• Create distance between children on school buses (e.g., seat children one child per row, skip rows) when possible.
  • Physical Barriers and Guides
    • Install physical barriers, such as sneeze guards and partitions, particularly in areas where it is difficult for individuals to remain at least 6 feet apart (e.g., reception desks).
    • Provide physical guides, such as tape on floors or sidewalks and signs on walls, to ensure that staff and children remain at least 6 feet apart in lines and at other times (e.g., guides for creating "one-way routes" in hallways).
  • Communal Spaces
    • Close communal use shared spaces such as dining halls and playgrounds with shared playground equipment if possible; otherwise, stagger use and clean and disinfect between use.
    • Add physical barriers, such as flexible plastic screens, between bathroom sinks, especially when they cannot be at least 6 feet apart.

The discussion moved to break-out rooms to explore challenges and opportunities with the CDC guidelines and the reality of children's behavior; after all, we are all human. We posed the following question to each break-out room, "What are the opportunities and challenges associated with implementing social distancing in the classroom and school buildings?"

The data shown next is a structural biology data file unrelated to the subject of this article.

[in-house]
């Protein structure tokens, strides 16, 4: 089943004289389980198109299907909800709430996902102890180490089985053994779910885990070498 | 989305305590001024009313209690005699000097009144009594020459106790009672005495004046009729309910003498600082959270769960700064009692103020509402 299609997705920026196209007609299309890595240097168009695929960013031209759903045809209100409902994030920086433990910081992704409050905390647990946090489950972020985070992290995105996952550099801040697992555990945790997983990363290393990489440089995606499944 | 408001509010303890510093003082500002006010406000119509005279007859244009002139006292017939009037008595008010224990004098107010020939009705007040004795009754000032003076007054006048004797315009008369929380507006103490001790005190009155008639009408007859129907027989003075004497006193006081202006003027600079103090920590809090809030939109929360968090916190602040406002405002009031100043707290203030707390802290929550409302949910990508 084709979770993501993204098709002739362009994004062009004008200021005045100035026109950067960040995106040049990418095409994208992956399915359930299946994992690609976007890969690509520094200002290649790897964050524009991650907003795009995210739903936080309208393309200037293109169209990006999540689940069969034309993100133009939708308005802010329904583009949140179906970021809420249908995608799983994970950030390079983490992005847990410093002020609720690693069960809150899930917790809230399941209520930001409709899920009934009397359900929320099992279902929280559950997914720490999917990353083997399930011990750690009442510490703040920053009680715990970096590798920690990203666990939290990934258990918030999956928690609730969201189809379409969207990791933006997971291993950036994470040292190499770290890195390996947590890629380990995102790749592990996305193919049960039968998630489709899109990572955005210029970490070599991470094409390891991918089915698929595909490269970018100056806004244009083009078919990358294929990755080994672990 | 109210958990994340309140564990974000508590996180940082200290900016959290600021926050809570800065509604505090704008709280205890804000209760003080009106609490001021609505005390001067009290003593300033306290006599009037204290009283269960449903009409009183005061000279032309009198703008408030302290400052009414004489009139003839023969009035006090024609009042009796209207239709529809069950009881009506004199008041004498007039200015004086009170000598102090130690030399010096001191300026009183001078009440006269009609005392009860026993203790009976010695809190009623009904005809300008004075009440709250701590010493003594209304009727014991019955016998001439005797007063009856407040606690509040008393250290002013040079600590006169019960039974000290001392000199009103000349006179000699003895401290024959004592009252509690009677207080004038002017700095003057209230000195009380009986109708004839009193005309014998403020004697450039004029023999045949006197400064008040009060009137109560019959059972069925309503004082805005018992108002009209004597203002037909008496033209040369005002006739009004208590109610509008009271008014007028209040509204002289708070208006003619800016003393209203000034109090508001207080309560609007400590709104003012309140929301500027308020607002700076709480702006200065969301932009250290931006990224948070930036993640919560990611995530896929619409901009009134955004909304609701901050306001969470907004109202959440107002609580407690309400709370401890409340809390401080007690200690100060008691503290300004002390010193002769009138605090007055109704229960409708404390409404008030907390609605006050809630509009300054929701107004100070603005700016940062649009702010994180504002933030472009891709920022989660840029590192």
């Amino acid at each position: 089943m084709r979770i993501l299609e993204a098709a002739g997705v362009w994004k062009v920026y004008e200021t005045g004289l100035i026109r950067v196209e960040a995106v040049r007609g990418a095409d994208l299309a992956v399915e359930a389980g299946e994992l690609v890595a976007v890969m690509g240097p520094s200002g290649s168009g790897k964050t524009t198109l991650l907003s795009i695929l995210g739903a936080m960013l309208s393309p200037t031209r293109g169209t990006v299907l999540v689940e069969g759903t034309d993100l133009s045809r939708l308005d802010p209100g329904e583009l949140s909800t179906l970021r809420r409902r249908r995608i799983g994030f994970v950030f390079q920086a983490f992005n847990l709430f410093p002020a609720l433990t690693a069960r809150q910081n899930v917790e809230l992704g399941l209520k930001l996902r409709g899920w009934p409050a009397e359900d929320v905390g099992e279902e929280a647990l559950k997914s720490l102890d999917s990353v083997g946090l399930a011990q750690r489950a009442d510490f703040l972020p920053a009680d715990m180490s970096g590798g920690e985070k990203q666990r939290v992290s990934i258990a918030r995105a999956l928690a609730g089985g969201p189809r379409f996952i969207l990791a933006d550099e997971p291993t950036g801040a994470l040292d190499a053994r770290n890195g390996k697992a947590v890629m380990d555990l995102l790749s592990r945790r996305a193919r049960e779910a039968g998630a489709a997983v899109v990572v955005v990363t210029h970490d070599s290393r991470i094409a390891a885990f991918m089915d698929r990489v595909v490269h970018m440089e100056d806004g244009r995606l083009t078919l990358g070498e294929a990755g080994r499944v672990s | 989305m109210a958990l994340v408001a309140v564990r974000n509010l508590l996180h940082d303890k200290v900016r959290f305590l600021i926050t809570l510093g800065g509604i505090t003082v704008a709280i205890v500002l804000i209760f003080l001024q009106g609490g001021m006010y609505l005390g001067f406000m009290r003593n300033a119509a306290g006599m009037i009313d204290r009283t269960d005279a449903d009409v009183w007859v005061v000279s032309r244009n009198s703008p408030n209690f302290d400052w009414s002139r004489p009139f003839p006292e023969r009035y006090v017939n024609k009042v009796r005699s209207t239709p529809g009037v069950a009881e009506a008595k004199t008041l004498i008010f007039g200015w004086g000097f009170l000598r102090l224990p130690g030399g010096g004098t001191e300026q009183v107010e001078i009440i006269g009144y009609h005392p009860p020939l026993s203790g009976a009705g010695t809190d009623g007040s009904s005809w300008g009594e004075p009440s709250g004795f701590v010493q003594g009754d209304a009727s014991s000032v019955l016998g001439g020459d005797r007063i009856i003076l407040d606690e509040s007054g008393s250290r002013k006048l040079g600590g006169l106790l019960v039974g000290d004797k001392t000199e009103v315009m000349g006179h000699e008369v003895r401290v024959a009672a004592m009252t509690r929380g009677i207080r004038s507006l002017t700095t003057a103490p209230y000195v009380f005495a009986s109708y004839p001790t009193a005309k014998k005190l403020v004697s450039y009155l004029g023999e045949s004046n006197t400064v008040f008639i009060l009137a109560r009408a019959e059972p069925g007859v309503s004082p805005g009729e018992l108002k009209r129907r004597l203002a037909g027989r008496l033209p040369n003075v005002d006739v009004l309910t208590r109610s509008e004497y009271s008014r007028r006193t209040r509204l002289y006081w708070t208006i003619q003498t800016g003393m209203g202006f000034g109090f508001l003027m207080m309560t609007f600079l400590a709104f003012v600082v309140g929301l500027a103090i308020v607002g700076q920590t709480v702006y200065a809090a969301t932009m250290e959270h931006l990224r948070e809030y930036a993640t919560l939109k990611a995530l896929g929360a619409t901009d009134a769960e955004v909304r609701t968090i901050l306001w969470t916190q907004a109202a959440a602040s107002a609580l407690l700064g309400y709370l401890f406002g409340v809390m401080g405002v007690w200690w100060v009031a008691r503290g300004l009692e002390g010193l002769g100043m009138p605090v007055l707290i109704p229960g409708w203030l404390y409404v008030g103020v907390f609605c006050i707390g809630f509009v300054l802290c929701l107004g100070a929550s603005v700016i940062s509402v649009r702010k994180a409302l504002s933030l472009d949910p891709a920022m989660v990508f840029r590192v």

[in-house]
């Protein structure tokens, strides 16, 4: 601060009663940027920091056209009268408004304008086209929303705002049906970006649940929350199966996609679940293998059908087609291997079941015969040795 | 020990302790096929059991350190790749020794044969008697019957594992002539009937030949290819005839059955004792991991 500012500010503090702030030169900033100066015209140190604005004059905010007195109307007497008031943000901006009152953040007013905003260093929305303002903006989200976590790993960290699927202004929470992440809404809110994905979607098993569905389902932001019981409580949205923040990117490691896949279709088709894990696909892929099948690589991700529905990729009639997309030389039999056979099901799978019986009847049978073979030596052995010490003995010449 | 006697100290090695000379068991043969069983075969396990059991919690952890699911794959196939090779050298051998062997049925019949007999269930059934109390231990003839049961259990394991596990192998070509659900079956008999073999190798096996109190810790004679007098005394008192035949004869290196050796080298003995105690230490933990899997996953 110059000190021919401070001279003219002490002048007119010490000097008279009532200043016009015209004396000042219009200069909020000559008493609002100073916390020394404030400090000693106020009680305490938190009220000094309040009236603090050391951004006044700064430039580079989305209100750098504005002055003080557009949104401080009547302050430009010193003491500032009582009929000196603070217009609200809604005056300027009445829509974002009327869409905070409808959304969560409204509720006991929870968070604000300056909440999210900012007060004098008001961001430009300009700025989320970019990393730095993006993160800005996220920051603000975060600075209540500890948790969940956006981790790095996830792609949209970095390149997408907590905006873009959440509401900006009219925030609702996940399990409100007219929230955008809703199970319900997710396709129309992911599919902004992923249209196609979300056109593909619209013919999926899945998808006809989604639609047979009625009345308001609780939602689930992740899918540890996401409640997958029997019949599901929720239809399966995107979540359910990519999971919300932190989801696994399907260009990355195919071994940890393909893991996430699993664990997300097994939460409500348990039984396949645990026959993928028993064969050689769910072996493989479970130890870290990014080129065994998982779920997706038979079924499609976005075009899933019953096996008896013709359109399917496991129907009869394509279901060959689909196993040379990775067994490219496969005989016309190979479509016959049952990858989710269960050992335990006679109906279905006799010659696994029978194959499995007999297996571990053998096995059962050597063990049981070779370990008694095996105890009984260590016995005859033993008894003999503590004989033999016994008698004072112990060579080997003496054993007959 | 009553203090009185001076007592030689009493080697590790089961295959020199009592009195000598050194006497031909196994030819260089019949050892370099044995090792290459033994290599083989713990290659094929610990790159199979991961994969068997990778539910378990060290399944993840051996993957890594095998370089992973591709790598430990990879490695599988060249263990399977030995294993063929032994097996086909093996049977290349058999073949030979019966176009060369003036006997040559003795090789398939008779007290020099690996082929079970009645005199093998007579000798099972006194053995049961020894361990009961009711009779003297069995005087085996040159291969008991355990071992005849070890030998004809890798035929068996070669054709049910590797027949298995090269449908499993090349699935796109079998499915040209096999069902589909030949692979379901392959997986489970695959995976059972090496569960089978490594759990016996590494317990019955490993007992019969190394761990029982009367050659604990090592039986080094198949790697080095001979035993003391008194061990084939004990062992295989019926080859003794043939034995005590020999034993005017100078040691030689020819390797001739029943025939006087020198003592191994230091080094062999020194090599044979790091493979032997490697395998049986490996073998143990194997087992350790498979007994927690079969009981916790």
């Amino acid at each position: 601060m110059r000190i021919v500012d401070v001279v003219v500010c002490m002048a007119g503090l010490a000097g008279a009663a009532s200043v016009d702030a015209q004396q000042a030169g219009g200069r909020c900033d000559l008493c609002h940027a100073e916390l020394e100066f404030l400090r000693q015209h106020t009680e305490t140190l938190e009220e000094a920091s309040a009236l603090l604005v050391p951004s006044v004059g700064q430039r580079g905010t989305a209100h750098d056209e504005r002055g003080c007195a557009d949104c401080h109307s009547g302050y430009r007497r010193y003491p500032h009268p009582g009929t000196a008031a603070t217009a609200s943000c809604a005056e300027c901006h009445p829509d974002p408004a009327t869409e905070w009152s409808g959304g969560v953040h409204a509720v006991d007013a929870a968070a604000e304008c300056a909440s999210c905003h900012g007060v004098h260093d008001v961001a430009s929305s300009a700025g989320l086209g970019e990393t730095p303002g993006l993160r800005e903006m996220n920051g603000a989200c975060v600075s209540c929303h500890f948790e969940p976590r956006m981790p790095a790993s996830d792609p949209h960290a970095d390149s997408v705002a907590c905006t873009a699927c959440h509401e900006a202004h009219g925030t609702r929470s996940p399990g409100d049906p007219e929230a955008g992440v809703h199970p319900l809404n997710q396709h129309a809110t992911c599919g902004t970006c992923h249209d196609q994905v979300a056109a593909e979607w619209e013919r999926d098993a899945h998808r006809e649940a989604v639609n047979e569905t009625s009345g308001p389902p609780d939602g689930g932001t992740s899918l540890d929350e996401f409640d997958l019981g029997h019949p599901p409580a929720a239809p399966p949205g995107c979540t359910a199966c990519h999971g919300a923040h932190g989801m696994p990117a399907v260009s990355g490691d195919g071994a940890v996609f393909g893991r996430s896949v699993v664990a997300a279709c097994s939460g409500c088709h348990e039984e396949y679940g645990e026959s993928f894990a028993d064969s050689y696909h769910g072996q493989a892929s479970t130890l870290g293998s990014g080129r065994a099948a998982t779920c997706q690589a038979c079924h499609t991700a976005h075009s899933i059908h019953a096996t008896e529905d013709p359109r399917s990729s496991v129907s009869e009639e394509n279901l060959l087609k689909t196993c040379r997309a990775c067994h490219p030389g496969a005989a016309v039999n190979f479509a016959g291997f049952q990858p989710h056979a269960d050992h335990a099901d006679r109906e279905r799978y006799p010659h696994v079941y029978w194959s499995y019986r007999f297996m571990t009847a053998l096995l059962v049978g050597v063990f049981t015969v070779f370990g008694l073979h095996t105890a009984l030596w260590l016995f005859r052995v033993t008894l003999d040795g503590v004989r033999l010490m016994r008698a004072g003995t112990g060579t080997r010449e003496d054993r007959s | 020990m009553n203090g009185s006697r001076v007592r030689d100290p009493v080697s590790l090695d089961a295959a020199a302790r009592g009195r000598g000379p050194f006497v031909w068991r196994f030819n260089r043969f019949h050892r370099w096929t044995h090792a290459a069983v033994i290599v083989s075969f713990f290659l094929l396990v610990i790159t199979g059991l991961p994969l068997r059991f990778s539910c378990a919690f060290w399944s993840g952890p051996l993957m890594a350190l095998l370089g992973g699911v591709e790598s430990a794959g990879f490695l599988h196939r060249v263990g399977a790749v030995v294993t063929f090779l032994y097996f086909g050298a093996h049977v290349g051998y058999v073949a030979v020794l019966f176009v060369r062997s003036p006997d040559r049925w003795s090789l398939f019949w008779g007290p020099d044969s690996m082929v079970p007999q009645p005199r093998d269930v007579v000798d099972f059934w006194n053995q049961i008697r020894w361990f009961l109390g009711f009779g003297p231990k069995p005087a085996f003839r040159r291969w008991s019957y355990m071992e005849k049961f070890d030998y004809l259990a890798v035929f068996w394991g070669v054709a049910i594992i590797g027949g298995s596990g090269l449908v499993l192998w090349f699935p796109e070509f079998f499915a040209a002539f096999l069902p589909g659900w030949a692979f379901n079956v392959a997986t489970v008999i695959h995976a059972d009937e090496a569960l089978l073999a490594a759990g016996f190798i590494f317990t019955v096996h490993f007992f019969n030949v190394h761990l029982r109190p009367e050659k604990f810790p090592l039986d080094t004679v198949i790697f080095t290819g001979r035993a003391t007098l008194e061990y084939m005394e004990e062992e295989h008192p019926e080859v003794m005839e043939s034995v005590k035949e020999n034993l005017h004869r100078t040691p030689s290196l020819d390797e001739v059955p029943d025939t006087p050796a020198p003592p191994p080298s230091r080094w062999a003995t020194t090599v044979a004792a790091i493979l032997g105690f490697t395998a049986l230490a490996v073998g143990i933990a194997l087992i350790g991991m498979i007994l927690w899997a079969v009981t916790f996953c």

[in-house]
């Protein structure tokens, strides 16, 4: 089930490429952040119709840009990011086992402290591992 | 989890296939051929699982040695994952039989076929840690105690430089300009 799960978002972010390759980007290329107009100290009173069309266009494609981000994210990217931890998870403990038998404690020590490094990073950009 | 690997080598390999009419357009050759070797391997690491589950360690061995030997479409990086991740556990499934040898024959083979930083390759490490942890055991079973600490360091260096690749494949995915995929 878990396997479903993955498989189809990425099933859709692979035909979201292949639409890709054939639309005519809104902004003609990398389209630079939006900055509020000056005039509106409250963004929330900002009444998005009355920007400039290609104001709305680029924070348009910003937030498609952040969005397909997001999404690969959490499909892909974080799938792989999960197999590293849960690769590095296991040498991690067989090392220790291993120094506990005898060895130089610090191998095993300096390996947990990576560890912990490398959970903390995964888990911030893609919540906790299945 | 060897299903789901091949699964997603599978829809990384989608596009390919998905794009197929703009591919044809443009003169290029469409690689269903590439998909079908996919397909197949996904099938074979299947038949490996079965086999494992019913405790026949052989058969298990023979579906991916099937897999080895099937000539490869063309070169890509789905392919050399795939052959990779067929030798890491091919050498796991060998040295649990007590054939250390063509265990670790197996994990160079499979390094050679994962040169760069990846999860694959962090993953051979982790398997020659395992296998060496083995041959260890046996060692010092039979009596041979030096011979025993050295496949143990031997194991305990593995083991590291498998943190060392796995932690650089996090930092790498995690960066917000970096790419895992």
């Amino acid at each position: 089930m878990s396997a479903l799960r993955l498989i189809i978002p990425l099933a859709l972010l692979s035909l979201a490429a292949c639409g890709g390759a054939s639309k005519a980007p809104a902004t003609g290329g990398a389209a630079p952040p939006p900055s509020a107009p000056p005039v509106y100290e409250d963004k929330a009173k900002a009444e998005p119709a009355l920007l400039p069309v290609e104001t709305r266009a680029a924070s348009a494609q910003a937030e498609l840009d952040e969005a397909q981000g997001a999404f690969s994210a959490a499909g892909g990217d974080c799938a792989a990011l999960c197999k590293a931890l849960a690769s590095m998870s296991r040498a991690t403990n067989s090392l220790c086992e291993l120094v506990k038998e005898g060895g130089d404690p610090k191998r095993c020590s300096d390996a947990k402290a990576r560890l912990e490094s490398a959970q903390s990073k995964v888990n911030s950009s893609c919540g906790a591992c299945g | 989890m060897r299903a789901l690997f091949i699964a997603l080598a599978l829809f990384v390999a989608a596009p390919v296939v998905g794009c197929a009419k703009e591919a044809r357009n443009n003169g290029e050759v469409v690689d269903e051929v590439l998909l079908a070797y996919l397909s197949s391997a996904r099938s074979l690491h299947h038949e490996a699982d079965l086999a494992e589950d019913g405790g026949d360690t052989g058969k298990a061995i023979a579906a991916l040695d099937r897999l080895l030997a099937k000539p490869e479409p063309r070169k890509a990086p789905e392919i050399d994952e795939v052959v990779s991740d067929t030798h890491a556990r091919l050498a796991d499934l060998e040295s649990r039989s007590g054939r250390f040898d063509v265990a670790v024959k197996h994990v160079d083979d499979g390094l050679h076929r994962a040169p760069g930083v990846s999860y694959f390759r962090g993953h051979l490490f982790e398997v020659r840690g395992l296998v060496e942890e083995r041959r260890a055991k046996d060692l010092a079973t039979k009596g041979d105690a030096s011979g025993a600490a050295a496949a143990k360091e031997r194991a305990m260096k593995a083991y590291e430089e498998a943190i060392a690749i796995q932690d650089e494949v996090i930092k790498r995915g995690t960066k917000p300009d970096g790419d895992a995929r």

Break-out Room #1 identified the following challenges and opportunities.

  • Challenges
    • Some rooms in older buildings are not big enough to maintain distancing
    • Both local and national viewpoint
    • Some parents might choose not to send their children
    • Students should not be in the same room all day; Need to move; Have access to out of doors
  • Technology – Equity
    • How do we reach students in homes without high-speed access
    • Perhaps Covid-19 is around for days, weeks, or months